• \$\begingroup\$ @Cameron: There is no force to push electrons through R2. \$\endgroup\$ – RedGrittyBrick Nov 11 '13 at 16:16
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What is it that stops the current flowing?

Air, probably. Most DC power supplies are galvanically isolated. That means they pump charge between their two terminals and aren't attached to anything else.

Consider these two circuits:

schematic

simulate this circuit – Schematic created using CircuitLab

V3 is able to develop a current, because it can pump charge around the circuit and through the load.

V1 and V2 are not able to develop any current, because they are pumping charge into the end of a wire. There's no place for current to go. The current doesn't flow for the same reason that it doesn't come shooting out of the power supply terminals with nothing connected: air is a poor conductor.

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  • \$\begingroup\$ Galvanic isolation was what I needed to know about. In my head, I assumed both supplies would end up with a common ground back at the wall socket - which I now know is not the case. \$\endgroup\$ – Cameron Ball Nov 11 '13 at 17:31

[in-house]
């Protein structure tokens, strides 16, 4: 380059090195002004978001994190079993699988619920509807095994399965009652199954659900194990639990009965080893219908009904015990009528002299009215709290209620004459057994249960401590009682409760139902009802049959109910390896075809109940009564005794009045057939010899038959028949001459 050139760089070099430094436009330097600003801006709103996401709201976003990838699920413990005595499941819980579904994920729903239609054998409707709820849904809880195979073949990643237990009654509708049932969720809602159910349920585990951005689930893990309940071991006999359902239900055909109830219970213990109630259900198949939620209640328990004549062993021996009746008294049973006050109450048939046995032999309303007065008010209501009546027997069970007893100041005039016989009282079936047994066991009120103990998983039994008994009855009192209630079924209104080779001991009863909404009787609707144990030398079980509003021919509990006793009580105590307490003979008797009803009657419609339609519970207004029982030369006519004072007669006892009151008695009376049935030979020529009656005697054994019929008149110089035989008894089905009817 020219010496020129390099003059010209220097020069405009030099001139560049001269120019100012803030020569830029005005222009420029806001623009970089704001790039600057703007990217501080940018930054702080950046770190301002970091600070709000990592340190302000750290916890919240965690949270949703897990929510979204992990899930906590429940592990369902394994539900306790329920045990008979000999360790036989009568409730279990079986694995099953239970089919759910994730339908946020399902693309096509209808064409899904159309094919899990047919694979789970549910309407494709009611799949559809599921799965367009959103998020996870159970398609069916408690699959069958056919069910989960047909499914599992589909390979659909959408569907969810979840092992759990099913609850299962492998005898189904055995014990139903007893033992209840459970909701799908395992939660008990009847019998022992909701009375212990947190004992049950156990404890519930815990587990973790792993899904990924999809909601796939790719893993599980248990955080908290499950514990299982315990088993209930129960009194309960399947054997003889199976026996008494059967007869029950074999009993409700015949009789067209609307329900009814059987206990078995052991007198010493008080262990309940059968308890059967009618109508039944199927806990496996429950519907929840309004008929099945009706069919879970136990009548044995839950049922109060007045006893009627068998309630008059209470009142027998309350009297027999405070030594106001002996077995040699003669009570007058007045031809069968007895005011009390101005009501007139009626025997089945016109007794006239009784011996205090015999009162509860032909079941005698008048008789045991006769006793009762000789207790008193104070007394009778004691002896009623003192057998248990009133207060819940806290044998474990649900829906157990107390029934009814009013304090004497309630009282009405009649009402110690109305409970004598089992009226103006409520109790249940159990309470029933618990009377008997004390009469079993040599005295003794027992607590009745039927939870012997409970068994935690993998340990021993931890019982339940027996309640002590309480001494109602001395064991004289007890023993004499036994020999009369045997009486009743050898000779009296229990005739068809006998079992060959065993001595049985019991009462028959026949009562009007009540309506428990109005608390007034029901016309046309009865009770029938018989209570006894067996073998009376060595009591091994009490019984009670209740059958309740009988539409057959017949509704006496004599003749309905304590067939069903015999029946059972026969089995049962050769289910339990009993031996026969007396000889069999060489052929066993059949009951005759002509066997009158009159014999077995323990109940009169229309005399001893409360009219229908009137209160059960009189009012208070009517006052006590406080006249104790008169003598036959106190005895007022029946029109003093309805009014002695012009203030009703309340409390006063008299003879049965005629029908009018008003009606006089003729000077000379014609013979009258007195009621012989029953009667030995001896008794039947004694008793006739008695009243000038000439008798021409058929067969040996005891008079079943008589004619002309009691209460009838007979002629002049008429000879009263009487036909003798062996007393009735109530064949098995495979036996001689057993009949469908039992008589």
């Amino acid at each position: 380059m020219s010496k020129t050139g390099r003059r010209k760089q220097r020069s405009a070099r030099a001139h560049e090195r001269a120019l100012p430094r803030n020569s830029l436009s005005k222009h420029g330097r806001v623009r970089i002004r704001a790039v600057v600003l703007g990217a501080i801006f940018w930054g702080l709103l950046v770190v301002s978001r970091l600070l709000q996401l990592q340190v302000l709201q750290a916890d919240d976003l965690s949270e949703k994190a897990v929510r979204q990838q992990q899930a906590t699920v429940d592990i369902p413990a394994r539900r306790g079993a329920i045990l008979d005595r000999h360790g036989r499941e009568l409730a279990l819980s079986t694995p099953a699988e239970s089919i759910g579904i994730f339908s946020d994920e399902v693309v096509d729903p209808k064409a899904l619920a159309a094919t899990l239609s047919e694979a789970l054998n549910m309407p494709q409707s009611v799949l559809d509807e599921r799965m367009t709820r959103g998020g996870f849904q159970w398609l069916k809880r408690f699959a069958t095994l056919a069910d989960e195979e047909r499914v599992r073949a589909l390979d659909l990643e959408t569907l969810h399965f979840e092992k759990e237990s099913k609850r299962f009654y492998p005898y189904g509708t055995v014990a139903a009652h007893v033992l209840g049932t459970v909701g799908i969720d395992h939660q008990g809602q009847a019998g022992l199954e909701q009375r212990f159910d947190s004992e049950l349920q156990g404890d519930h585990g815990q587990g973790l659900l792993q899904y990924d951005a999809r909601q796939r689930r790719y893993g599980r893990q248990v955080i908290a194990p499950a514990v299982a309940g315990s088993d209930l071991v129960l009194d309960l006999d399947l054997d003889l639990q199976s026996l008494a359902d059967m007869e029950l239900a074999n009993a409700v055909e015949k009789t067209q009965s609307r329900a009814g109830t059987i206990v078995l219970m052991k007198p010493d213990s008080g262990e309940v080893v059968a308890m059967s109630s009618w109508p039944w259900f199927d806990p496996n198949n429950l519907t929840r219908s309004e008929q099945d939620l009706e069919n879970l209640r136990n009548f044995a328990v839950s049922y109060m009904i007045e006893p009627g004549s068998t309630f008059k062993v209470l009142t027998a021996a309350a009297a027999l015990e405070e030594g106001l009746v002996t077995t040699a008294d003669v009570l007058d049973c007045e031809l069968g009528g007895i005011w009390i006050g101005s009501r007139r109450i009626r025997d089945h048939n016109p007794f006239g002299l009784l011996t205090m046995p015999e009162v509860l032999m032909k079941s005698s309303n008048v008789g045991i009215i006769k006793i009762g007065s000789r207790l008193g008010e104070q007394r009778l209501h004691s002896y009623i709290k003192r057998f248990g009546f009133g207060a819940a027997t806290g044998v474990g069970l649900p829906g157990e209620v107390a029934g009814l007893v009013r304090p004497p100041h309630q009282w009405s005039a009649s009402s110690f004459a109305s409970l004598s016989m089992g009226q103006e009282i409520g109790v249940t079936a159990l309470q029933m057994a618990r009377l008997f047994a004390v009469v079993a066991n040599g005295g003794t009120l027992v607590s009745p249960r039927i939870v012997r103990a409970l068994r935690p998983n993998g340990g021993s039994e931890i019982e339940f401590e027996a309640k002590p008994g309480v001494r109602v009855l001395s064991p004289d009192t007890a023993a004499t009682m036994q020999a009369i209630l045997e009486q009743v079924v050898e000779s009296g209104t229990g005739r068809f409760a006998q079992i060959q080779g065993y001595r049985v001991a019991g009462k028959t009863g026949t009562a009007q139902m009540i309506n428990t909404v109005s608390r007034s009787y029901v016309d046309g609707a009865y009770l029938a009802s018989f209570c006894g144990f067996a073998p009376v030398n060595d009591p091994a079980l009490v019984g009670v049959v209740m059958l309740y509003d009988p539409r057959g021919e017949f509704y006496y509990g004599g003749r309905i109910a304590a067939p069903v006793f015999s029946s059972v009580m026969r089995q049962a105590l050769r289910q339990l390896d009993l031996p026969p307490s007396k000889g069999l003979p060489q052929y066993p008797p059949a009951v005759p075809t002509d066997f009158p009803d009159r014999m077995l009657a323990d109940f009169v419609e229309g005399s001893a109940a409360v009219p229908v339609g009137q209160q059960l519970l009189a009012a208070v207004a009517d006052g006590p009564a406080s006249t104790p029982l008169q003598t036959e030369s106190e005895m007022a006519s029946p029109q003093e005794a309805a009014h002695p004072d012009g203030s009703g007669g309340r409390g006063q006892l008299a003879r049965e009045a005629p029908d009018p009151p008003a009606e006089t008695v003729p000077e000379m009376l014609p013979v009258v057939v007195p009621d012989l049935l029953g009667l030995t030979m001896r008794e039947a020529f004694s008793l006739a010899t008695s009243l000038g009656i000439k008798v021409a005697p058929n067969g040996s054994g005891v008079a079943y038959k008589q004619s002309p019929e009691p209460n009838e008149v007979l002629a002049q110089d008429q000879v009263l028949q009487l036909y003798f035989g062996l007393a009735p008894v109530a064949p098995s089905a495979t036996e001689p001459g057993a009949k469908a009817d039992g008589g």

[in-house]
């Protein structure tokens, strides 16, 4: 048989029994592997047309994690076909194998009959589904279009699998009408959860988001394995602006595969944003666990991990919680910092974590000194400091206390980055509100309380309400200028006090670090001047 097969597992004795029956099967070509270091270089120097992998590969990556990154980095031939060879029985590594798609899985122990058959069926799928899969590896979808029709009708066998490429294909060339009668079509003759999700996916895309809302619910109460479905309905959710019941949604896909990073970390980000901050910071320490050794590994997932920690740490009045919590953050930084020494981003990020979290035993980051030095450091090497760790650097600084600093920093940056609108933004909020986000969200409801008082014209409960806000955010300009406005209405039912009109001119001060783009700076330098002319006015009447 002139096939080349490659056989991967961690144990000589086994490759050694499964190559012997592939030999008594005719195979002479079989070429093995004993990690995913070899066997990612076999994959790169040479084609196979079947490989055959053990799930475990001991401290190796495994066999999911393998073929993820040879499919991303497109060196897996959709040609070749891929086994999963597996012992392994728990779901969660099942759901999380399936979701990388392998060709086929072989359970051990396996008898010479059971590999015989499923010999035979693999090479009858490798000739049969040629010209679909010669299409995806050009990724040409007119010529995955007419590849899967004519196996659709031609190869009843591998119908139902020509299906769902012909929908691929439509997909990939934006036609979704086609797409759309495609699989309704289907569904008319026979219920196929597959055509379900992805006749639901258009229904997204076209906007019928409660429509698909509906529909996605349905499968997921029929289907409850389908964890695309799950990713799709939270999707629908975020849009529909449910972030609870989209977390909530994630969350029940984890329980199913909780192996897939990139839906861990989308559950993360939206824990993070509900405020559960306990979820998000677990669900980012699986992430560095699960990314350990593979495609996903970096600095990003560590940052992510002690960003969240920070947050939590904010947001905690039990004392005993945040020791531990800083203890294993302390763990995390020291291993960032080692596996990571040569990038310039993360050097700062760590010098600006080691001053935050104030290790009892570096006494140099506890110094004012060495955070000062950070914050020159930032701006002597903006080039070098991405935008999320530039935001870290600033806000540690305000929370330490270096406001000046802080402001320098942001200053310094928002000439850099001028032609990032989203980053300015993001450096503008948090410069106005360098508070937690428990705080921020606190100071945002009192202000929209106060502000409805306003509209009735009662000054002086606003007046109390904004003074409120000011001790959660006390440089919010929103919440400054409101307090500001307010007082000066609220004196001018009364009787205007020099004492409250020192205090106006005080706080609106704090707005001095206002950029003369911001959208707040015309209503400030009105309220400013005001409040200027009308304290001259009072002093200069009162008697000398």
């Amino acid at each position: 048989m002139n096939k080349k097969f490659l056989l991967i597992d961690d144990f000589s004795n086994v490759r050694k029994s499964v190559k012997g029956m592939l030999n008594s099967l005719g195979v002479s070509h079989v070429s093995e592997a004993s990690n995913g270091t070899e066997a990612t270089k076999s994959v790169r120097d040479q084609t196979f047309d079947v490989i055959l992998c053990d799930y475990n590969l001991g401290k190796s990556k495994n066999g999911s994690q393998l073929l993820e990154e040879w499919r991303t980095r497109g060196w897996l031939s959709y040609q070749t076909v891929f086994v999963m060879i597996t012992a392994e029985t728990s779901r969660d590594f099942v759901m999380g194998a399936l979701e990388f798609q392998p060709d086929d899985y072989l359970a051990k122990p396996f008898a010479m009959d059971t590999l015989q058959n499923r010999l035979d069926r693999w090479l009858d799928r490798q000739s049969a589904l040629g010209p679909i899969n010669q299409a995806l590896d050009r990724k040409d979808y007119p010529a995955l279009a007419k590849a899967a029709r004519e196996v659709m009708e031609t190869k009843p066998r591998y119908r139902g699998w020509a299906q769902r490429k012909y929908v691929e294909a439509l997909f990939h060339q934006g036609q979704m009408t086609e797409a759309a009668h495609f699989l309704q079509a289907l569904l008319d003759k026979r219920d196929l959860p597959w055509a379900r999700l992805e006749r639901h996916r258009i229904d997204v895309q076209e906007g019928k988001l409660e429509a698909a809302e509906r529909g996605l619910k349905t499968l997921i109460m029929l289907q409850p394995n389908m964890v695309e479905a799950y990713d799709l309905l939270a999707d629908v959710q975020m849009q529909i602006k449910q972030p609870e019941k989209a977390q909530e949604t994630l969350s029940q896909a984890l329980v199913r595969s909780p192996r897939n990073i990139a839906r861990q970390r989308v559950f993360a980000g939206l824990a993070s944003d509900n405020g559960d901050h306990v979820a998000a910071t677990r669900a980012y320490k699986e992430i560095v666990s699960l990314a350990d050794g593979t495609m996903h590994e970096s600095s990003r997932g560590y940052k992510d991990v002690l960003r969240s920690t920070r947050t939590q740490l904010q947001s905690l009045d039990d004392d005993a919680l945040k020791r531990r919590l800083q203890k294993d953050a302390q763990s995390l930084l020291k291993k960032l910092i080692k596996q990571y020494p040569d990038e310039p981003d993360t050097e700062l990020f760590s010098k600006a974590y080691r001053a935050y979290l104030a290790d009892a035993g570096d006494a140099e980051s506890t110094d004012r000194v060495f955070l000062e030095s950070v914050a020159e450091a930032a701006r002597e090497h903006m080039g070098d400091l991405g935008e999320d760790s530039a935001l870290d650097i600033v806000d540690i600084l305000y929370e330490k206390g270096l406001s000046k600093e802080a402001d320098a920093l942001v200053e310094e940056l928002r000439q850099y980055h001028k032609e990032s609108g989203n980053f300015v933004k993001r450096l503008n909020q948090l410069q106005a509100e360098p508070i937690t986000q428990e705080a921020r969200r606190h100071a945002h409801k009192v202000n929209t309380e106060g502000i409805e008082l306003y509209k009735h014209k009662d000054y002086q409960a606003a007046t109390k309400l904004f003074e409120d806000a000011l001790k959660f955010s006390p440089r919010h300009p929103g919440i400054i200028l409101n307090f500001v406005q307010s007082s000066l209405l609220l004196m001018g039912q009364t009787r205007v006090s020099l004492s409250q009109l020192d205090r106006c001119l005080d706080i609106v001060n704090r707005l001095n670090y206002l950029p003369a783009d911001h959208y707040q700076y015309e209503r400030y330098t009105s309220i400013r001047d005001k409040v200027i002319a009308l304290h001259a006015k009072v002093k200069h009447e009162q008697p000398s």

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If your DC adapter has only two plugs, then it's going to be isolated if it meets safety standards. Many don't, and they're quite dangerous.

Enough home outlets have the neutral and hot wires incorrectly reversed that it's a massive safety problem to assume neutral is ground.

DC adapters with three prong plugs, however, usually tie the DC side ground to the ground pin on the outlet. Usually.

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In circuits theory we know that the current only flows in a CLOSED circuit. If you do not close, you cannot make the power supply to work. A simple way to understand is to think in a simple battery (chemical reaction as we see in school). If just one side supplies current, you cannot maintain the chemical reaction so your voltage still working.